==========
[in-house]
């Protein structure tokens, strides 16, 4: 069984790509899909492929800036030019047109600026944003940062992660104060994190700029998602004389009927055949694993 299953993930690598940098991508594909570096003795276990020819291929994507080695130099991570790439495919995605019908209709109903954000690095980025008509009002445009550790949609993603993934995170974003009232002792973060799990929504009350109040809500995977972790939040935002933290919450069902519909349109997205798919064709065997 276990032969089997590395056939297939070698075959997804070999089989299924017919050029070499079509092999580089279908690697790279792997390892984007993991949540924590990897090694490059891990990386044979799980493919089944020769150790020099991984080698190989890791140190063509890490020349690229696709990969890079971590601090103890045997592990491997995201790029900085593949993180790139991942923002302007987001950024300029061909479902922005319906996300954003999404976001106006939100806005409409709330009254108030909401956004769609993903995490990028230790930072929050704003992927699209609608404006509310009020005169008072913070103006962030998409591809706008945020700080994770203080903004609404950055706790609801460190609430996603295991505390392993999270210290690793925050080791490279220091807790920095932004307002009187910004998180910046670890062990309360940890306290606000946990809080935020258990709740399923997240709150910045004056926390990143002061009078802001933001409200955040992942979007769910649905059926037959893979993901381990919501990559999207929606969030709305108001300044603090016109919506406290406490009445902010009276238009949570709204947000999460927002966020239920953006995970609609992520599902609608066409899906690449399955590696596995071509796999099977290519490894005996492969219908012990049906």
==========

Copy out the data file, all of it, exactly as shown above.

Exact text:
[in-house]
């Protein structure tokens, strides 16, 4: 069984790509899909492929800036030019047109600026944003940062992660104060994190700029998602004389009927055949694993 299953993930690598940098991508594909570096003795276990020819291929994507080695130099991570790439495919995605019908209709109903954000690095980025008509009002445009550790949609993603993934995170974003009232002792973060799990929504009350109040809500995977972790939040935002933290919450069902519909349109997205798919064709065997 276990032969089997590395056939297939070698075959997804070999089989299924017919050029070499079509092999580089279908690697790279792997390892984007993991949540924590990897090694490059891990990386044979799980493919089944020769150790020099991984080698190989890791140190063509890490020349690229696709990969890079971590601090103890045997592990491997995201790029900085593949993180790139991942923002302007987001950024300029061909479902922005319906996300954003999404976001106006939100806005409409709330009254108030909401956004769609993903995490990028230790930072929050704003992927699209609608404006509310009020005169008072913070103006962030998409591809706008945020700080994770203080903004609404950055706790609801460190609430996603295991505390392993999270210290690793925050080791490279220091807790920095932004307002009187910004998180910046670890062990309360940890306290606000946990809080935020258990709740399923997240709150910045004056926390990143002061009078802001933001409200955040992942979007769910649905059926037959893979993901381990919501990559999207929606969030709305108001300044603090016109919506406290406490009445902010009276238009949570709204947000999460927002966020239920953006995970609609992520599902609608066409899906690449399955590696596995071509796999099977290519490894005996492969219908012990049906």